People and Their Letters
Renowned novelist and literary historian Thomas Mallon intended Yours Ever to be a companion piece to his previous study of personal diaries, A Book of One’s Own (1984). His novels include Henry and Clara (1994), Dewey Defeats Truman (1996), Bandbox (2004), and Fellow Travelers ( July/Aug 2007).
The Topic: In this diverse collection of letters by authors ranging from St. Paul and Florence Nightingale to Lord Byron and President Nixon, Mallon draws attention to "the kind of considered exchange to which e-mail is now doing such chatty, hurry-up violence." Categorizing his selections into such chapters as "Love," "Complaint," and "War," he argues that the disappearing art of written correspondence is not only invaluable for its wonderful, measured language but also for its slice-of-life insights into foreign lands and bygone eras. "The small hardships of letter writing," Mallon claims, "having to think a moment longer before completing utterance; remaining in suspense while awaiting reply; having one’s urgent letters cross in the mail—are the things that enrich it, emotionally and rhetorically."
Pantheon. 352 pages. $26.95. ISBN: 9780679444268
Los Angeles Times
"In addition to his penchant for vibrant language, Mallon is interested in the arcs that emerge in long-term correspondences. As a result, Yours Ever is not just an appreciation of a moribund art, but a collection of often fascinating mini-biographies." Heller McAlpin
"Mallon explicates and comments with wry humor, a daunting intellect and an impeccable prose style. A renowned historical novelist, he knows how to organize research into a pleasing form." Ariel Gonzalez
NY Times Book Review
"He will visit some favorites and neglect others, but even the reader who lies futilely in wait for Elizabeth Bowen cannot fault him: the result is by any measure a charming, discursive delight. Yours Ever is nuanced, informed, full-blooded, a vigorous literary salute." Stacy Schiff
Wall Street Journal
"It is to Mr. Mallon’s credit that he doesn’t try to [upstage the letters] and presents his book as no more than a ‘long cover letter’ to the ‘cornucopia’ of collected-letters editions listed at the back. For younger readers, for whom putting pen to paper is a quaint and vague notion, Yours Ever may also serve as a letter of introduction to the joys of letter writing." Charles Petersen
Minneapolis Star Tribune
"Despite engaging in a pointless debate (Has e-mail trumped the handwritten note? Yes. Will penned missives survive our digital age? Who knows?), Yours Ever: People and Their Letters, by novelist and critic Thomas Mallon, enjoyably treats a chattier matter: why we write—recklessly, passionately, self-revealingly—to anyone at all. … Readers, whether history buffs or not, should find this book pleasingly ripe with insights into the bittersweet rewards of revealing oneself to the perfect listener: at once achingly absent, but also—for a time—so blissfully silent." Susan Comninos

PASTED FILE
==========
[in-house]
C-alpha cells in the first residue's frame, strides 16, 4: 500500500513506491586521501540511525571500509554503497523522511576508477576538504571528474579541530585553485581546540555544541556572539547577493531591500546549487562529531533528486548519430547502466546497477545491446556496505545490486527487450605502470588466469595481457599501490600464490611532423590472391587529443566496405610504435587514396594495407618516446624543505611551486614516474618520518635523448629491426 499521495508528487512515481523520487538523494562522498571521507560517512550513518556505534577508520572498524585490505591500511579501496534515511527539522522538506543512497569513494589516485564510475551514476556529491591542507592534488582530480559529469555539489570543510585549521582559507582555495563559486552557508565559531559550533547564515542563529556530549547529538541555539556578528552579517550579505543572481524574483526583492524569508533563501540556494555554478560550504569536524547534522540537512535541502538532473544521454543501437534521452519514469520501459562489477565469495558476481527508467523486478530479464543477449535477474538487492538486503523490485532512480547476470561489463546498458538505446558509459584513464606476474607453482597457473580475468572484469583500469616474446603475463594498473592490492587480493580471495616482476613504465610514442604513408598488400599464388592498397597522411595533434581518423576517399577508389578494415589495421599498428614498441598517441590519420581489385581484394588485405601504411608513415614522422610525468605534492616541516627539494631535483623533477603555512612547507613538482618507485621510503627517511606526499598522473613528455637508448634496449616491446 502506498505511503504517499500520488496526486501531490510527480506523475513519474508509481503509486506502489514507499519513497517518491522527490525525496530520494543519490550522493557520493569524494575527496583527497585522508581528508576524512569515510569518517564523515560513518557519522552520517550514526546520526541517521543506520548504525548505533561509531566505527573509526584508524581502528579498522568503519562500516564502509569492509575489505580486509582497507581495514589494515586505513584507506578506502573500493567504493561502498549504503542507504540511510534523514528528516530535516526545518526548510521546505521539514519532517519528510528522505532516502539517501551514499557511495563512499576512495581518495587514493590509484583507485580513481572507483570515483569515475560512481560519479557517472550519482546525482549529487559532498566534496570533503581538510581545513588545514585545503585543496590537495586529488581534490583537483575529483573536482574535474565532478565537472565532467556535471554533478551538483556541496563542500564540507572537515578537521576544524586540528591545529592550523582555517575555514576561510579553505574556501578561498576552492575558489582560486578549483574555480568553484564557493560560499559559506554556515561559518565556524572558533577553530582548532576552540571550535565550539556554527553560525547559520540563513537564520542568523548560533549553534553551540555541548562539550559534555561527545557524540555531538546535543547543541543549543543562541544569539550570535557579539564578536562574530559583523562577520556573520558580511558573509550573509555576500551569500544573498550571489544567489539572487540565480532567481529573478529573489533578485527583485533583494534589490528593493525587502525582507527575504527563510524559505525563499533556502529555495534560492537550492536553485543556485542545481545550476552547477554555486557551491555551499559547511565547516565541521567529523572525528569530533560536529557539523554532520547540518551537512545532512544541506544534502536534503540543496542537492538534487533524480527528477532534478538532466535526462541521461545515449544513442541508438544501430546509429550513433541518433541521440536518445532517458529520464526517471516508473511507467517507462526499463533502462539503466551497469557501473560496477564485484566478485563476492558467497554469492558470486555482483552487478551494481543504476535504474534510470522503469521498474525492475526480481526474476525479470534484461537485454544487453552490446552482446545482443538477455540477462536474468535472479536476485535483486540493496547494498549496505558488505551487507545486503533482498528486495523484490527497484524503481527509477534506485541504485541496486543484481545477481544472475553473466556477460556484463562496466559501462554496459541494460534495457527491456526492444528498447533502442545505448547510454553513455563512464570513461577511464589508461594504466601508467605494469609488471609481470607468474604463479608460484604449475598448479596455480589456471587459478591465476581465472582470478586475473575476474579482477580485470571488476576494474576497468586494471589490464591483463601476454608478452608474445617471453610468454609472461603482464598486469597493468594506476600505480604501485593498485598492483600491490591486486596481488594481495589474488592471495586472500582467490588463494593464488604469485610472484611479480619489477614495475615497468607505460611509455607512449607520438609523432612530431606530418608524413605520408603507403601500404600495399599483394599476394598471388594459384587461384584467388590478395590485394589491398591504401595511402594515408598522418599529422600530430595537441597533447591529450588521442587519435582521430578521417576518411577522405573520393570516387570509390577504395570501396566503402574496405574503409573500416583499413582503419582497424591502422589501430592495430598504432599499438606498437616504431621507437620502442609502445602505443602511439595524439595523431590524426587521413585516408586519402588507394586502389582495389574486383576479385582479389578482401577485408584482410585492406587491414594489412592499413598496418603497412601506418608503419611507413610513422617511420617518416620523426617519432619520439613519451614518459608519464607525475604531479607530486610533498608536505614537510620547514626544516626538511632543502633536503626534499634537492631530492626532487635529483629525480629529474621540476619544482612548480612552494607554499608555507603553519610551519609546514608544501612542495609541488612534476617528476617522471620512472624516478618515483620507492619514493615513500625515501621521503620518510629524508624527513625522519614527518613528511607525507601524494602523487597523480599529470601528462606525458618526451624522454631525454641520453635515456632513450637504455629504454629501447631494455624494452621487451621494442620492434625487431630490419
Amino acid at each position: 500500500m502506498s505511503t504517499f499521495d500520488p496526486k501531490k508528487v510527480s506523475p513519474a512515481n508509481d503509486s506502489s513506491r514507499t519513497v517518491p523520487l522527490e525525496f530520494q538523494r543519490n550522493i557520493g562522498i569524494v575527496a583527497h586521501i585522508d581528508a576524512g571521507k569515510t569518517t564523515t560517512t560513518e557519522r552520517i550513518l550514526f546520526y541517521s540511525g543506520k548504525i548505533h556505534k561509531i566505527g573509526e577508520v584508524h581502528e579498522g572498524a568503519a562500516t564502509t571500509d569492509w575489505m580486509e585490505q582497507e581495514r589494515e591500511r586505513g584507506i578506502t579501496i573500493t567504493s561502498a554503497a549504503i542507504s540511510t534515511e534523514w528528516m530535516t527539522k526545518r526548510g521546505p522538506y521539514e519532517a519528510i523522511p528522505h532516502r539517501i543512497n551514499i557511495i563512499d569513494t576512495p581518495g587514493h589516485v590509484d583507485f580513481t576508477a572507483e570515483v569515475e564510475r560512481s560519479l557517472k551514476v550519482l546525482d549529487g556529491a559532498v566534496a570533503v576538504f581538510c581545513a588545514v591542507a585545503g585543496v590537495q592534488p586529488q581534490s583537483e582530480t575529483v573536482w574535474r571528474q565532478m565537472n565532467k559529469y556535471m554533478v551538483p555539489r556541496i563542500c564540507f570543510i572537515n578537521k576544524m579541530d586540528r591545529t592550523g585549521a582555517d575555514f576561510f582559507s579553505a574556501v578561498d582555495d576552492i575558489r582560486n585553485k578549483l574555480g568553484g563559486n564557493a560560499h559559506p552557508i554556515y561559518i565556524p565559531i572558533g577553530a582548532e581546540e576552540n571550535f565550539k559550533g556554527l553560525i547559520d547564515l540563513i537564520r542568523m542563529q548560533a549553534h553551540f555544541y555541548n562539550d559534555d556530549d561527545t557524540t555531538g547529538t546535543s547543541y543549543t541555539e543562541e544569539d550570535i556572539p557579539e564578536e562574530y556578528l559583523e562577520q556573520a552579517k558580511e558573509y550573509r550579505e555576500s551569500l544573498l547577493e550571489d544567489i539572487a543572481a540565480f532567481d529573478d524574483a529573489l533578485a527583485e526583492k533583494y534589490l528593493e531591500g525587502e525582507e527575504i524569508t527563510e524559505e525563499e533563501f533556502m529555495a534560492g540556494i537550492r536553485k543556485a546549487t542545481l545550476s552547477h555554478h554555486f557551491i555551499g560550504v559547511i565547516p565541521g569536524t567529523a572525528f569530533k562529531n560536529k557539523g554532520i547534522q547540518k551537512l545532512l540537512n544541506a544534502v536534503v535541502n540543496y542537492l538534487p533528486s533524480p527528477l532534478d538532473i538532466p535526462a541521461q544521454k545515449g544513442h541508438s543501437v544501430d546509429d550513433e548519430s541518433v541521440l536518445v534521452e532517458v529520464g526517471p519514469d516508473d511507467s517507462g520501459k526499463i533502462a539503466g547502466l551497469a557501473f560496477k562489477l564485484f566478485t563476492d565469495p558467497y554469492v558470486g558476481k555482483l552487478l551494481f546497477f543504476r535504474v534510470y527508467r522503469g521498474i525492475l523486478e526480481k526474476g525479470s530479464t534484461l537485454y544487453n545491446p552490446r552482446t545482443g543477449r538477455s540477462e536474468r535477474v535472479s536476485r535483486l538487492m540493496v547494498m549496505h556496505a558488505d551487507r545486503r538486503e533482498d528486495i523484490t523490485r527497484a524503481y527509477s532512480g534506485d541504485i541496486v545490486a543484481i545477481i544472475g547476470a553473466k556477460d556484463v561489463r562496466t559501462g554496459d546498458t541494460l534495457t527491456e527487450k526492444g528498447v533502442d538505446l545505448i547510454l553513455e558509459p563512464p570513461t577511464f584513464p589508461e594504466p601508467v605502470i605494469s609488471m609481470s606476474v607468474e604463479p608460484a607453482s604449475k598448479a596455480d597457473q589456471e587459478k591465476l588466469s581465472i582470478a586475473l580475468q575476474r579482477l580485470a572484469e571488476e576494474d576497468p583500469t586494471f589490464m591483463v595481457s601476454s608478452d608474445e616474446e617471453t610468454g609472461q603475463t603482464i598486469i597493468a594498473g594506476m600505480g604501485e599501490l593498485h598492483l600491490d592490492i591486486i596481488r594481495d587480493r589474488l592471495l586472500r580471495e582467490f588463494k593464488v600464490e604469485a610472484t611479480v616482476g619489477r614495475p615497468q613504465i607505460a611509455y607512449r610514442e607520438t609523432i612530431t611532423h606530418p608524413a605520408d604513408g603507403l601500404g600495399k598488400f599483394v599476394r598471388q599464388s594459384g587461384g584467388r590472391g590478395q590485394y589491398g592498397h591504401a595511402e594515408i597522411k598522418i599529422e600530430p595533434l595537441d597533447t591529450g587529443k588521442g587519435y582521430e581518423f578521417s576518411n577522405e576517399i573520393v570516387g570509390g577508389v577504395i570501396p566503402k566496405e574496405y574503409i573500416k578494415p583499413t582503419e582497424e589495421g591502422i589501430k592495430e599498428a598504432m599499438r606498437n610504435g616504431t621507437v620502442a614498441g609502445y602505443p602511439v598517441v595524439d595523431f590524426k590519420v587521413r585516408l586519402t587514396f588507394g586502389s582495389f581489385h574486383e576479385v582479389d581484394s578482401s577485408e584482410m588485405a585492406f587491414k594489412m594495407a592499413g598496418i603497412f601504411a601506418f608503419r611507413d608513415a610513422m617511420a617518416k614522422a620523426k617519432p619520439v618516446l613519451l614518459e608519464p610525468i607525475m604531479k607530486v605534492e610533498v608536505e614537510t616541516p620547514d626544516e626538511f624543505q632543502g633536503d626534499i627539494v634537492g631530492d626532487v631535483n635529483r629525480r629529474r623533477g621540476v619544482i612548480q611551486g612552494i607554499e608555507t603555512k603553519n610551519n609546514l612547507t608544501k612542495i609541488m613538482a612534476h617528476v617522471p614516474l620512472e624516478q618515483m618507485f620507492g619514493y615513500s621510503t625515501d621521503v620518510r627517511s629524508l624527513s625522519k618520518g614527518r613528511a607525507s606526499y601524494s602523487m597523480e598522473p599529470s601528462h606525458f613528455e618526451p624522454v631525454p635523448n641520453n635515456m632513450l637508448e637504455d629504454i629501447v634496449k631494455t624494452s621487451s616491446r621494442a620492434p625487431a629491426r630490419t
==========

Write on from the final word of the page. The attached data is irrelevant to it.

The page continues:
"Despite sorting the letters into categories like ‘Love,’ ‘War,’ ‘Confession,’ ‘Spirit’ and ‘Prison,’ which gives a superficial impression of order and thoughtfulness, no particular writer or pair of writers gets longer than a six-page treatment, and there’s no explanation of why a particular set of letters landed in a particular chapter. … On the other hand, Mallon’s essay on Wilfred Owen is dazzlingly beautiful. And that, too, was a matter of pure editorial choice." Carolyn See
When Mallon began this book in the early 1990s, he could not have foreseen the detrimental effect technology would have on his subject, and his inspired selections, perceptive explanations, and fascinating asides left critics feeling rather nostalgic for this moribund, if celebrated, art. Straightforward and sensible, Mallon resists the temptation to psychoanalyze these writers, preferring instead to let them speak eloquently for themselves—although critics agreed that his own prose is every bit as moving. The only complaints arose from Mallon’s lack of chronological or geographical organization, but no critic was too concerned about it. In Yours Ever, Mallon takes readers on "a virtual tour of the human condition" (New York Times Book Review), reminding us all of the power and importance of the humble letter.